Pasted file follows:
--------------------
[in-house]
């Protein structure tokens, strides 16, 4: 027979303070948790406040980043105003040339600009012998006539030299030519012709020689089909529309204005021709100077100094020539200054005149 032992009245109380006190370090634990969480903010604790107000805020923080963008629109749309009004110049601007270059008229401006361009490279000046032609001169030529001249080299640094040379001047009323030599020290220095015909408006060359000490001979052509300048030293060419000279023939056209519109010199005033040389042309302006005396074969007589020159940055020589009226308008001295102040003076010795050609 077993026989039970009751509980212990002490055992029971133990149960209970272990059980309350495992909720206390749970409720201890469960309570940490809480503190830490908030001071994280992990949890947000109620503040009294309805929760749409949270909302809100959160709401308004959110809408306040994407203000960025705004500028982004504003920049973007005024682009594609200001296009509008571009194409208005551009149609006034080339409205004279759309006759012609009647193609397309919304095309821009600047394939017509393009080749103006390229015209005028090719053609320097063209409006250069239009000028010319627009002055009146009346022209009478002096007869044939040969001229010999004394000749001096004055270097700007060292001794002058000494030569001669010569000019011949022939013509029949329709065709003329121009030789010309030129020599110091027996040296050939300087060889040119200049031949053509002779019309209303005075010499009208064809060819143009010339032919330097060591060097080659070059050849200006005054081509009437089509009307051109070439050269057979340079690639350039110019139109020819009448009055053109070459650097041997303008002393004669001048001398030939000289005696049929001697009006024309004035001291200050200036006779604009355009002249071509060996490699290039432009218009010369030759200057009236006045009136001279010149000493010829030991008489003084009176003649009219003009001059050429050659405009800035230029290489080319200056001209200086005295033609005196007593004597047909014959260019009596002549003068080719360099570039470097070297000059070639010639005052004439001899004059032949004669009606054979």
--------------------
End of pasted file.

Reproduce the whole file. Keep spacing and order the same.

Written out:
[in-house]
């Protein structure tokens, strides 16, 4: 027979303070948790406040980043105003040339600009012998006539030299030519012709020689089909529309204005021709100077100094020539200054005149 032992009245109380006190370090634990969480903010604790107000805020923080963008629109749309009004110049601007270059008229401006361009490279000046032609001169030529001249080299640094040379001047009323030599020290220095015909408006060359000490001979052509300048030293060419000279023939056209519109010199005033040389042309302006005396074969007589020159940055020589009226308008001295102040003076010795050609 077993026989039970009751509980212990002490055992029971133990149960209970272990059980309350495992909720206390749970409720201890469960309570940490809480503190830490908030001071994280992990949890947000109620503040009294309805929760749409949270909302809100959160709401308004959110809408306040994407203000960025705004500028982004504003920049973007005024682009594609200001296009509008571009194409208005551009149609006034080339409205004279759309006759012609009647193609397309919304095309821009600047394939017509393009080749103006390229015209005028090719053609320097063209409006250069239009000028010319627009002055009146009346022209009478002096007869044939040969001229010999004394000749001096004055270097700007060292001794002058000494030569001669010569000019011949022939013509029949329709065709003329121009030789010309030129020599110091027996040296050939300087060889040119200049031949053509002779019309209303005075010499009208064809060819143009010339032919330097060591060097080659070059050849200006005054081509009437089509009307051109070439050269057979340079690639350039110019139109020819009448009055053109070459650097041997303008002393004669001048001398030939000289005696049929001697009006024309004035001291200050200036006779604009355009002249071509060996490699290039432009218009010369030759200057009236006045009136001279010149000493010829030991008489003084009176003649009219003009001059050429050659405009800035230029290489080319200056001209200086005295033609005196007593004597047909014959260019009596002549003068080719360099570039470097070297000059070639010639005052004439001899004059032949004669009606054979």